A friend of mine makes the kind of confession to me that one can only make while downing a pint in low barroom light.
She leans forward and says, "Today I spent the entire day in bed. I didn't do anything."
In this age of constant media stimulation and societal pressure to always be doing something, this type of confession is rare. Yet, I did the same thing recently.
I have entered hibernation mode. My entire body is now in its winter setting. It takes a long time to activate in the morning and it never quite warms up during the day. Shutdown is a lot earlier than it used to be; so early in fact, that I don't even want to admit in print how early I feel like going to bed. My pillow calls me shortly after I walk in the door each black-as-midnight evening and it's a real struggle to tune it out. I try to squeeze in some bill paying, some minimal exercise, and a meal before I give into the down-filled siren song. I don't always succeed.
After my friend says she spent a day doing nothing she continues, "I felt guilty about it for a bit. But now I don't. I think it's okay this time of year to do nothing if your body is telling you to do nothing."
I couldn't agree more.
Cold is here. Dark is here. In our area of the shoreline, of Connecticut, of the East Coast, day turns to night in the middle of the afternoon. What is your mind and body supposed to do with that? I say it's supposed to take hibernation and transform it into a form of art.
How is this done? Let's start with visualization. Your inspiration: the three-toed sloth, an animal so lethargic it sleeps 15 to 20 hours a day. Remember, it's not what you don't do, but how you don't do it. Channel the sloth and sleep as much as you want.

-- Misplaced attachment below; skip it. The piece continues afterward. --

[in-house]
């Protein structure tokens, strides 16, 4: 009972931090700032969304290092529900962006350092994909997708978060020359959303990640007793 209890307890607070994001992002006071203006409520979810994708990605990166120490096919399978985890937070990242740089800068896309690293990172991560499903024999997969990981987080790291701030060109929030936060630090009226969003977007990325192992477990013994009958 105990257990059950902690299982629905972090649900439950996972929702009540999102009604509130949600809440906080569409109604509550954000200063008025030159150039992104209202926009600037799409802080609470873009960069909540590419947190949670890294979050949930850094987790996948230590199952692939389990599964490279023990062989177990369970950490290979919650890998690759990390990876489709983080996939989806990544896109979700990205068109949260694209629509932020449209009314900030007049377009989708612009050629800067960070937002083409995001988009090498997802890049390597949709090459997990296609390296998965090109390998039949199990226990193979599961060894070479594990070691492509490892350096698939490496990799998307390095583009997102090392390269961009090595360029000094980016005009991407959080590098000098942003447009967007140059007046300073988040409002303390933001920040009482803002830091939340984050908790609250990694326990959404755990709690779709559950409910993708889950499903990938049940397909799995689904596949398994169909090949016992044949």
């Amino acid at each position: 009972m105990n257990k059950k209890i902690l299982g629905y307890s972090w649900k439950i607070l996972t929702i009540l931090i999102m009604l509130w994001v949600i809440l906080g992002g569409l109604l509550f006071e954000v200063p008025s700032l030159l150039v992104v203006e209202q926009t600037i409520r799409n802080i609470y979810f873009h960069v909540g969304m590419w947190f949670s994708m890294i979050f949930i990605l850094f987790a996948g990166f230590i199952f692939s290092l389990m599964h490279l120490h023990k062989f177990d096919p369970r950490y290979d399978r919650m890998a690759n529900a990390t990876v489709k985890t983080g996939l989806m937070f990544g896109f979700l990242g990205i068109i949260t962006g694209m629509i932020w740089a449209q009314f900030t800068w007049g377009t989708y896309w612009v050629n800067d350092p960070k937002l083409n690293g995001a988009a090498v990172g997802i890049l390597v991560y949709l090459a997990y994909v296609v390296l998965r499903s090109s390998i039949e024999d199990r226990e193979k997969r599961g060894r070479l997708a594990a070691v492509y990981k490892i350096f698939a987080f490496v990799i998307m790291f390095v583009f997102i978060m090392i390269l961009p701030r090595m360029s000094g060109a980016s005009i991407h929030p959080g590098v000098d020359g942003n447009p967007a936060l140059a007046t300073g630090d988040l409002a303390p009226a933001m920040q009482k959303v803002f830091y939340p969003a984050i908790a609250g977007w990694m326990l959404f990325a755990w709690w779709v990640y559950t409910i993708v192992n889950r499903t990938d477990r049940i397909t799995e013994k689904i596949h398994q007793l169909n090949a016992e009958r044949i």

If you must do something, do it at a sluggish pace. When possible, follow this pattern: Sleep, eat, repeat.
Weekdays are for working and for moving at a normal pace, but on your days off it's fine to be a sloth. Your day should start with a long, hot shower. Coffee (decaf) is optional; naps are required.
Meals should be assembled and placed in a crock pot to simmer all day. Yes, even cooking should be slow. Food should be as heavy as your eyelids after 8 p.m. It should be comfort food, as warm and cozy as fleece. Don't forget the starch. I'm talking dumplings in beef stew, cornbread with chili, and potatoes. Lots of potatoes.
Now is the time to catch up on all those million-hour Ken Burns documentaries you've been meaning to watch. Stay away from action flicks and horror shows that will get your pulse racing. James Bond movies and American Horror Story are off-limits. PBS is your best TV friend. Cue up a nature show with David Attenborough narrating in his languid, British voice and let him lull you into dreamland. It should only take a few minutes.
Ever read War and Peace? Moby Dick? Atlas Shrugged? No? Well, you've got a long season of letting moss grow under your feet to do so. Get a cup of hot chocolate (with marshmallows), slide under a down comforter, and prop yourself in a comfy position with 10,000 pillows. See if you get beyond one page before slipping off to sleep.
If you must be social, go to your local pub where everyone is slumped over drinks and speaking in low tones. Your pub of choice should be informal with a pace as unhurried as mud flowing uphill. Order a Guinness and watch it settle in the glass like ash in a warm fire. Sip it slowly.
In your half-sleep haze time will travel quickly. Before you know it days will be longer than nights, the chill will leave the air, and you'll be climbing the walls with energy. Until then, happy hibernating.
Juliana Gribbins is a writer who believes that absurdity is the spice of life. Write to her at firstname.lastname@example.org.